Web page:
North Korea Fires Suspected Rocket Launchers

File photo of North Korean President Kim Jong Un (C) attending a grand military parade held at Kim Il Sung Square in Pyongyang to commemorate the 90th founding anniversary of the Korean People’s Revolutionary Army. STR / KCNA VIA KNS / AFP


North Korea fired what appeared to be multiple rocket launchers Sunday, Seoul said, the latest in a series of provocations by the nuclear-armed nation to heighten tensions in the region.

The South Korean military detected “flight trajectories” that were suspected to shot from North Korean artillery, Seoul’s Joint Chiefs of Staff said.

“Our military spotted flight trajectories that are suspected to be North Korea’s multiple rocket launchers from around 18:21 to 18:37 pm today,” said the Joint Chiefs of Staff in a text message to reporters.

“Our military has strengthened surveillance and vigilance, and maintained a thorough readiness posture while keeping close US-South Korea cooperation,” it added, without further details.

Seoul authorities did not share how many trajectories were detected in total.

The presidential National Security Office held a meeting over the North’s firing, and said it was “closely monitoring” the situation in case of additional launches by Pyongyang.

North Korea has carried out a blitz of sanctions-busting weapons tests this year, including firing an intercontinental ballistic missile at full range for the first time since 2017.

Washington and Seoul officials have also warned that the isolated regime is preparing to carry out what would be its seventh nuclear test — a move that the United States warned would provoke a “swift and forceful” response.

Last month, South Korean Defence Minister Lee Jong-sup said Seoul would “strengthen” its defence capabilities, as well as its security cooperation with Washington and Tokyo, to counter the nuclear threat from Pyongyang.

A total of six US top-of-the-line F-35A fighters arrived in the South last week for a 10-day allied exercise running until July 14, in the first public deployment of American stealth warplanes in the country since late 2017.

North Korea Fires Missile After COVID-19 Cases Prompt Kim To Order Lockdown

This undated picture released from North Korea’s official Korean Central News Agency (KCNA) on April 17, 2022, shows the test-fire of a new-type tactical guided weapon at an undisclosed location in North Korea. STR / KCNA VIA KNS / AFP


North Korea confirmed its first-ever Covid cases Thursday and declared a “serious emergency”, with leader Kim Jong Un appearing in a mask on television for the first time to order nationwide lockdowns.

Hours after the shock announcement — the first time the nuclear-armed country has ever admitted to a case of Covid-19 — Seoul’s military said it had detected three short-range ballistic missiles fired from near Pyongyang.

The launch, one of more than a dozen sanctions-busting weapons tests so far this year, comes shortly after Washington warned that Kim’s regime could test a nuke any day, with satellite images indicating fresh activity at nuclear sites.

Earlier Thursday, North Korea said it had moved into “maximum emergency epidemic prevention system” after patients sick with fever in Pyongyang tested positive for the “Omicron BA.2 variant” of Covid-19.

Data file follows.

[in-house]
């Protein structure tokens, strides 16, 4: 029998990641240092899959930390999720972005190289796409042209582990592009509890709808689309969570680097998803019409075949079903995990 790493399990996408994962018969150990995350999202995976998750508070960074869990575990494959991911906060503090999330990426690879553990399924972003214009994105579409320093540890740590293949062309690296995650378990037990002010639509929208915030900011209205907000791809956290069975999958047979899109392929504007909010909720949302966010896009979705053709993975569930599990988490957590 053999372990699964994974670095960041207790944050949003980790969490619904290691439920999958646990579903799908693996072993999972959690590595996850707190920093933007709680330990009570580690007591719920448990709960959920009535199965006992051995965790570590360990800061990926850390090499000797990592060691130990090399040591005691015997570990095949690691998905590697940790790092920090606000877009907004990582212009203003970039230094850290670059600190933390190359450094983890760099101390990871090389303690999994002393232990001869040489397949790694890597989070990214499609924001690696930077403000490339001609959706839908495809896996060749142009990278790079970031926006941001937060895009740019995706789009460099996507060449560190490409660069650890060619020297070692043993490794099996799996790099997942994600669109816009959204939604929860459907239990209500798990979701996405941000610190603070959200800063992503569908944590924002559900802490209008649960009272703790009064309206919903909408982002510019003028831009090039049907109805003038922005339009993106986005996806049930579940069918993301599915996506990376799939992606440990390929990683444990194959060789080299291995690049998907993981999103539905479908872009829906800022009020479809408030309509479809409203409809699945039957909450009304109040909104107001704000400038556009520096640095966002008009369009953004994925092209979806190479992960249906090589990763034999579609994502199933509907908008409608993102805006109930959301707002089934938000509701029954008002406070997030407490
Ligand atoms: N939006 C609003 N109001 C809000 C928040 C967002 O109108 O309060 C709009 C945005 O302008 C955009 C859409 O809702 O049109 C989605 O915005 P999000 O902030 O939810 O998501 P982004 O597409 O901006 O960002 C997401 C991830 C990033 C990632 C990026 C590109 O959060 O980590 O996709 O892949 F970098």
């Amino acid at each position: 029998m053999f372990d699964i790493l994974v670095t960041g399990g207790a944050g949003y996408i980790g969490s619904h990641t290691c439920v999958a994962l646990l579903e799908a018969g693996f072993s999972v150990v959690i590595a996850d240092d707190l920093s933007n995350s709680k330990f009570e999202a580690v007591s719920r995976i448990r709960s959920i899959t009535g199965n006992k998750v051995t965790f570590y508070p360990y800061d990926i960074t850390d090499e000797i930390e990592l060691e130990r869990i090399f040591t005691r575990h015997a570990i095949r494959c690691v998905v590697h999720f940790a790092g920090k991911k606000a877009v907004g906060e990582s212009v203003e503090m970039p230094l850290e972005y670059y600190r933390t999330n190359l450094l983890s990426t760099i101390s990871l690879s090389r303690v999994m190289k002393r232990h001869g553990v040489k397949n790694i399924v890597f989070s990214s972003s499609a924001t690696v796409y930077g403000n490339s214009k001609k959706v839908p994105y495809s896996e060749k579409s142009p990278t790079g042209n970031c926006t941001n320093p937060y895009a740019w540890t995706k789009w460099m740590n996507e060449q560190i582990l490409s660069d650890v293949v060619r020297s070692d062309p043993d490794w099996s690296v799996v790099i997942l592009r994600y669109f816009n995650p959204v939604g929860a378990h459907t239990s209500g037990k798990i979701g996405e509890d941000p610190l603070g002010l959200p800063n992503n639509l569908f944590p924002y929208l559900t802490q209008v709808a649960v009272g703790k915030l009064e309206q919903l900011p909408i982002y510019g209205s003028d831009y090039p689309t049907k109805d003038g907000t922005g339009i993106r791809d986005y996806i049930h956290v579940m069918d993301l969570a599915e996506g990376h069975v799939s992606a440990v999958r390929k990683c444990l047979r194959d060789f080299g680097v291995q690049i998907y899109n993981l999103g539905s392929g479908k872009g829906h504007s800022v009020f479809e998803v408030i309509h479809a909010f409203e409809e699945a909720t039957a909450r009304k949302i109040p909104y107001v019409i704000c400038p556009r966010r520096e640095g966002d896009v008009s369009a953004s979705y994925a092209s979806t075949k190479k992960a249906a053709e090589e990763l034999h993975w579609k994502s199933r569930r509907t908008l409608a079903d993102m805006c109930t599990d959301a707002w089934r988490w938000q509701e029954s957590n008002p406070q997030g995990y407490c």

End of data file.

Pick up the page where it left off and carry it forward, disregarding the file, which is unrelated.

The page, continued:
Kim, wearing a mask on state television for the first time, oversaw an emergency politburo meeting to discuss the outbreak and “called on all the cities and counties of the whole country to thoroughly lock down their areas.”

Kim told the meeting that the goal was to “quickly cure the infections in order to eradicate the source of the virus spread,” KCNA said, without specifying how many Covid infections had been detected.

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North Korea’s crumbling health infrastructure would struggle to deal with a major outbreak, with its 25 million people not vaccinated, experts say.

By following its admission of Covid cases with a missile test, North Korea is signalling “coronavirus control and its pursuit of national defence are two separate things,” Yang Moo-jin, a professor at the University of North Korean Studies said.

“It is now reasonable to assume it could also conduct a nuclear test with Kim Jong Un’s greenlight at any moment,” he added.

No Vaccines 

This file photo taken on April 25, 2022, and released from North Korea’s official Korean Central News Agency (KCNA) on April 26 shows North Korean leader Kim Jong Un (C) attending a grand military parade held at Kim Il Sung Square in Pyongyang to commemorate the 90th founding anniversary of the Korean People’s Revolutionary Army. STR / KCNA VIA KNS / AFP


“For Pyongyang to publicly admit Omicron cases, the public health situation must be serious,” Leif-Eric Easley, a professor at Ewha University in Seoul said.

“Pyongyang will likely double down on lockdowns, even though the failure of China’s zero-Covid strategy suggests that approach won’t work against the Omicron variant.”

North Korea has turned down offers of vaccinations from the World Health Organization, China, and Russia.

Accepting vaccines through the WHO’s Covax scheme “requires transparency over how vaccines are distributed,” Go Myong-Hyun, a researcher at the Asan Institute for Policy Studies told AFP.

“That’s why North Korea rejected it,” Go said.

North Korea is surrounded by countries that have battled — or are still fighting to control — significant Omicron-fuelled outbreaks.

South Korea, which has high rates of vaccination, has recently eased almost all Covid-19 restrictions, with cases sharply down after a spike in March.